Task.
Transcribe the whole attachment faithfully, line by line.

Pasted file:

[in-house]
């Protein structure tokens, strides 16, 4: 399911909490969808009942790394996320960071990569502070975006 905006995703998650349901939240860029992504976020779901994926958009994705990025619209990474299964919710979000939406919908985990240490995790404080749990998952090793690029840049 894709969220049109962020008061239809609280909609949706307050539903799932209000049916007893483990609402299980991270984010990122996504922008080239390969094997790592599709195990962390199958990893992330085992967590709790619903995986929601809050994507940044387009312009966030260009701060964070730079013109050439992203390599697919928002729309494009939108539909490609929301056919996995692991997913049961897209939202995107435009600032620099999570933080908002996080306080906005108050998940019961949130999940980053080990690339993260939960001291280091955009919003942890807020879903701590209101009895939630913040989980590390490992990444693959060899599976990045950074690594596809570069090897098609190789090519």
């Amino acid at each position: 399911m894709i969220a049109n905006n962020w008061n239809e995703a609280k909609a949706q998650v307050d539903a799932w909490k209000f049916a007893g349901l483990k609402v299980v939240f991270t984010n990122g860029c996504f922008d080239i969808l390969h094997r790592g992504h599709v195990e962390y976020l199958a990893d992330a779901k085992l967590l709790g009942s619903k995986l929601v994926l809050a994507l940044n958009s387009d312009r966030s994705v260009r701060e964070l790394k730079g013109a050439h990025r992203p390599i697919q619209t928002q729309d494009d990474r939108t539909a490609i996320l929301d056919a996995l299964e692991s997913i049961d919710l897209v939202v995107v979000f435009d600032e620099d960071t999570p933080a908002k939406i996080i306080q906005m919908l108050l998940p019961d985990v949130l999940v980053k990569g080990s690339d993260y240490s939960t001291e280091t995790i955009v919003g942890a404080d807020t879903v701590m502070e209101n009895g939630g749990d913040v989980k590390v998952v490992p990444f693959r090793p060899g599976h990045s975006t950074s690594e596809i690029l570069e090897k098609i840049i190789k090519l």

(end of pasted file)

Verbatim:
[in-house]
């Protein structure tokens, strides 16, 4: 399911909490969808009942790394996320960071990569502070975006 905006995703998650349901939240860029992504976020779901994926958009994705990025619209990474299964919710979000939406919908985990240490995790404080749990998952090793690029840049 894709969220049109962020008061239809609280909609949706307050539903799932209000049916007893483990609402299980991270984010990122996504922008080239390969094997790592599709195990962390199958990893992330085992967590709790619903995986929601809050994507940044387009312009966030260009701060964070730079013109050439992203390599697919928002729309494009939108539909490609929301056919996995692991997913049961897209939202995107435009600032620099999570933080908002996080306080906005108050998940019961949130999940980053080990690339993260939960001291280091955009919003942890807020879903701590209101009895939630913040989980590390490992990444693959060899599976990045950074690594596809570069090897098609190789090519």
């Amino acid at each position: 399911m894709i969220a049109n905006n962020w008061n239809e995703a609280k909609a949706q998650v307050d539903a799932w909490k209000f049916a007893g349901l483990k609402v299980v939240f991270t984010n990122g860029c996504f922008d080239i969808l390969h094997r790592g992504h599709v195990e962390y976020l199958a990893d992330a779901k085992l967590l709790g009942s619903k995986l929601v994926l809050a994507l940044n958009s387009d312009r966030s994705v260009r701060e964070l790394k730079g013109a050439h990025r992203p390599i697919q619209t928002q729309d494009d990474r939108t539909a490609i996320l929301d056919a996995l299964e692991s997913i049961d919710l897209v939202v995107v979000f435009d600032e620099d960071t999570p933080a908002k939406i996080i306080q906005m919908l108050l998940p019961d985990v949130l999940v980053k990569g080990s690339d993260y240490s939960t001291e280091t995790i955009v919003g942890a404080d807020t879903v701590m502070e209101n009895g939630g749990d913040v989980k590390v998952v490992p990444f693959r090793p060899g599976h990045s975006t950074s690594e596809i690029l570069e090897k098609i840049i190789k090519l």